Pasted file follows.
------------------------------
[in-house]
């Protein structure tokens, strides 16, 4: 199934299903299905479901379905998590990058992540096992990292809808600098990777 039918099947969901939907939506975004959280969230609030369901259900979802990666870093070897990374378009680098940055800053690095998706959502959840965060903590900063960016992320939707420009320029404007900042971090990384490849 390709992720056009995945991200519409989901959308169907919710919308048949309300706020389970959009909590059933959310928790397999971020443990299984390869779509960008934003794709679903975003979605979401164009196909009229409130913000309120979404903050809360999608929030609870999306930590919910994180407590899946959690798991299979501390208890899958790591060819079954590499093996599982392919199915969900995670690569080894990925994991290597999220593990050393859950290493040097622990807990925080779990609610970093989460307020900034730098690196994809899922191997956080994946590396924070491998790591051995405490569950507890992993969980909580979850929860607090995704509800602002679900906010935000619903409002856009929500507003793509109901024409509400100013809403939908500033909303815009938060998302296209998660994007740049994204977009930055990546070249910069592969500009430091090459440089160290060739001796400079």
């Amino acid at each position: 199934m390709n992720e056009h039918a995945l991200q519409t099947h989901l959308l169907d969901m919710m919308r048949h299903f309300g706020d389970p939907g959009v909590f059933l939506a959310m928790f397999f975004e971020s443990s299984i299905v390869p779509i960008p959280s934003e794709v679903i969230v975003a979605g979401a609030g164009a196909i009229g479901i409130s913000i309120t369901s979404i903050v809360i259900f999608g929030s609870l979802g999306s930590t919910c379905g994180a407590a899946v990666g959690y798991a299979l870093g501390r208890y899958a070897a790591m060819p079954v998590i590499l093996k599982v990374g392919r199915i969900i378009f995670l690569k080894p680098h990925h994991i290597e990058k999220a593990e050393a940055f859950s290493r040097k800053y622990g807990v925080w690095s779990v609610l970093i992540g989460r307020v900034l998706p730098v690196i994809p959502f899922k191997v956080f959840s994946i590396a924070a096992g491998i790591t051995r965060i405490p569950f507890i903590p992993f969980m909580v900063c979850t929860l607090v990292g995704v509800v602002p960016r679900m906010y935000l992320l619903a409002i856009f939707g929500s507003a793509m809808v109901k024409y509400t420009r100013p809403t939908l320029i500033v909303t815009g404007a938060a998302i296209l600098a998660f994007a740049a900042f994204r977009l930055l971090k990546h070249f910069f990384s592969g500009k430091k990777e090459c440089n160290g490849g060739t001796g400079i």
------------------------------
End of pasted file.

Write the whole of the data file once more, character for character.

[in-house]
């Protein structure tokens, strides 16, 4: 199934299903299905479901379905998590990058992540096992990292809808600098990777 039918099947969901939907939506975004959280969230609030369901259900979802990666870093070897990374378009680098940055800053690095998706959502959840965060903590900063960016992320939707420009320029404007900042971090990384490849 390709992720056009995945991200519409989901959308169907919710919308048949309300706020389970959009909590059933959310928790397999971020443990299984390869779509960008934003794709679903975003979605979401164009196909009229409130913000309120979404903050809360999608929030609870999306930590919910994180407590899946959690798991299979501390208890899958790591060819079954590499093996599982392919199915969900995670690569080894990925994991290597999220593990050393859950290493040097622990807990925080779990609610970093989460307020900034730098690196994809899922191997956080994946590396924070491998790591051995405490569950507890992993969980909580979850929860607090995704509800602002679900906010935000619903409002856009929500507003793509109901024409509400100013809403939908500033909303815009938060998302296209998660994007740049994204977009930055990546070249910069592969500009430091090459440089160290060739001796400079």
């Amino acid at each position: 199934m390709n992720e056009h039918a995945l991200q519409t099947h989901l959308l169907d969901m919710m919308r048949h299903f309300g706020d389970p939907g959009v909590f059933l939506a959310m928790f397999f975004e971020s443990s299984i299905v390869p779509i960008p959280s934003e794709v679903i969230v975003a979605g979401a609030g164009a196909i009229g479901i409130s913000i309120t369901s979404i903050v809360i259900f999608g929030s609870l979802g999306s930590t919910c379905g994180a407590a899946v990666g959690y798991a299979l870093g501390r208890y899958a070897a790591m060819p079954v998590i590499l093996k599982v990374g392919r199915i969900i378009f995670l690569k080894p680098h990925h994991i290597e990058k999220a593990e050393a940055f859950s290493r040097k800053y622990g807990v925080w690095s779990v609610l970093i992540g989460r307020v900034l998706p730098v690196i994809p959502f899922k191997v956080f959840s994946i590396a924070a096992g491998i790591t051995r965060i405490p569950f507890i903590p992993f969980m909580v900063c979850t929860l607090v990292g995704v509800v602002p960016r679900m906010y935000l992320l619903a409002i856009f939707g929500s507003a793509m809808v109901k024409y509400t420009r100013p809403t939908l320029i500033v909303t815009g404007a938060a998302i296209l600098a998660f994007a740049a900042f994204r977009l930055l971090k990546h070249f910069f990384s592969g500009k430091k990777e090459c440089n160290g490849g060739t001796g400079i």